Wednesday, March 21, 2012
It appears that the U.S. immigration and nationality laws are under stress due to advances in reproductiuve technology.
USA Today reports on a U.S. citizenship issue that has arisen out of in vitro fertilization: "A child adopted overseas by a U.S. citizen is eligible to become an American, and a baby born in the USA is American even if the parents are not. But a child born to a U.S. citizen overseas through the increasingly common practice of in vitro fertilization with embryos from donor eggs and sperm is not American, unless an American is one of the donors. And that can be hard to prove since clinics may not reveal such things about their donors due to confidentiality agreements, immigration law experts say." The U.S. State Department says a child born outside the United States to an American cannot receive citizenship until a biological link with at least one parent is established. That link does not exist if an infertile woman uses donor eggs at a clinic to conceive.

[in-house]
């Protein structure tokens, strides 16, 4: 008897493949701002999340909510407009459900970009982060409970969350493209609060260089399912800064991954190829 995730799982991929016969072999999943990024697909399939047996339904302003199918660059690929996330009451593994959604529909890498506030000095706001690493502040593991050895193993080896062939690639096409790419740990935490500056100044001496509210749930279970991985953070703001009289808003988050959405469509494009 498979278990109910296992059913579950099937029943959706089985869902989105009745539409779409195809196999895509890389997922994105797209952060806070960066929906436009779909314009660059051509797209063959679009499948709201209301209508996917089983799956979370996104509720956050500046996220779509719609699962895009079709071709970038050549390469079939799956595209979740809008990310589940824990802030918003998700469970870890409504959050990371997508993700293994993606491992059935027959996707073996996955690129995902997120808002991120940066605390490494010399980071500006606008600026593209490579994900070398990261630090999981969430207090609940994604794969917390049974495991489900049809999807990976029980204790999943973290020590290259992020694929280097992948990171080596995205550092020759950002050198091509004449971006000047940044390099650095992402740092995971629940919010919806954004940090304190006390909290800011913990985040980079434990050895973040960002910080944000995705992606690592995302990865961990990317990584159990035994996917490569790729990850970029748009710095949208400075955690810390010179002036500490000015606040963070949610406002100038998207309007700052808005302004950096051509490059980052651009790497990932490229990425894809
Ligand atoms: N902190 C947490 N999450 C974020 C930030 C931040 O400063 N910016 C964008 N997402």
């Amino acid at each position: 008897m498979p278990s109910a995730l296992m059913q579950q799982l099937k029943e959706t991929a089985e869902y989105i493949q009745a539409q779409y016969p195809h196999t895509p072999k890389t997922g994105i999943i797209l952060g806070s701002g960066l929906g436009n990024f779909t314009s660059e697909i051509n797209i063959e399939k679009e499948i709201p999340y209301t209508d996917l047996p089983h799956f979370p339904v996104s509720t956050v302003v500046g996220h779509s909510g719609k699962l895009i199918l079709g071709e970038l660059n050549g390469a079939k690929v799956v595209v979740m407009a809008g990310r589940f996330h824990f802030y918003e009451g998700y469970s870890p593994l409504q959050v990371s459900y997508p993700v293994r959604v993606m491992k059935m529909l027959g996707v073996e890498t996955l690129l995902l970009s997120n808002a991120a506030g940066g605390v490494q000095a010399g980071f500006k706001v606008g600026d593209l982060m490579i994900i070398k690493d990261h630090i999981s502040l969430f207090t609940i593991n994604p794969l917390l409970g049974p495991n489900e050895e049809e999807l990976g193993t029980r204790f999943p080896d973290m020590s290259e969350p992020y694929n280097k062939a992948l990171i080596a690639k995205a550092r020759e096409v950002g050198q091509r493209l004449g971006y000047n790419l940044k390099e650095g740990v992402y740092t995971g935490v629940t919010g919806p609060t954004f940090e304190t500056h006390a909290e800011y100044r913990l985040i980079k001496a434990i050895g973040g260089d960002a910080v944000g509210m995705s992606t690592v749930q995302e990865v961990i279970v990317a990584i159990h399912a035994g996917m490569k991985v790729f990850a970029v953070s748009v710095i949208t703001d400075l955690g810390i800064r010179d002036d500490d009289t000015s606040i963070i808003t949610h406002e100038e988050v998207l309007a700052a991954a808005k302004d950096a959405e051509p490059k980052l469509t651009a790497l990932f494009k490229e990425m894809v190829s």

In another story, CNN reports that the Massachusetts Supreme Judicial Court has held that a Nigerian immigrant is responsible for paying child support for twins conceived through in vitro fertilization with his wife -- even though the procedure took place at least a year after the couple had separated. The court ruled earlier this month that because the husband had originally consented to the artificial insemination procedure, he is now responsible for the payments as the twins' parent. Okoli had argued that the agreement should be void because he had consented under duress. He said his ex-wife, Blessing, threatened to obstruct his U.S. citizenship application if he did not consent. Though the couple separated in 2000, donor eggs became available in November of the following year. Blessing Okoli then acquired the husband's consent to begin the in vitro procedure at a fertility clinic in Boston. Their twins were born May 12, 2003.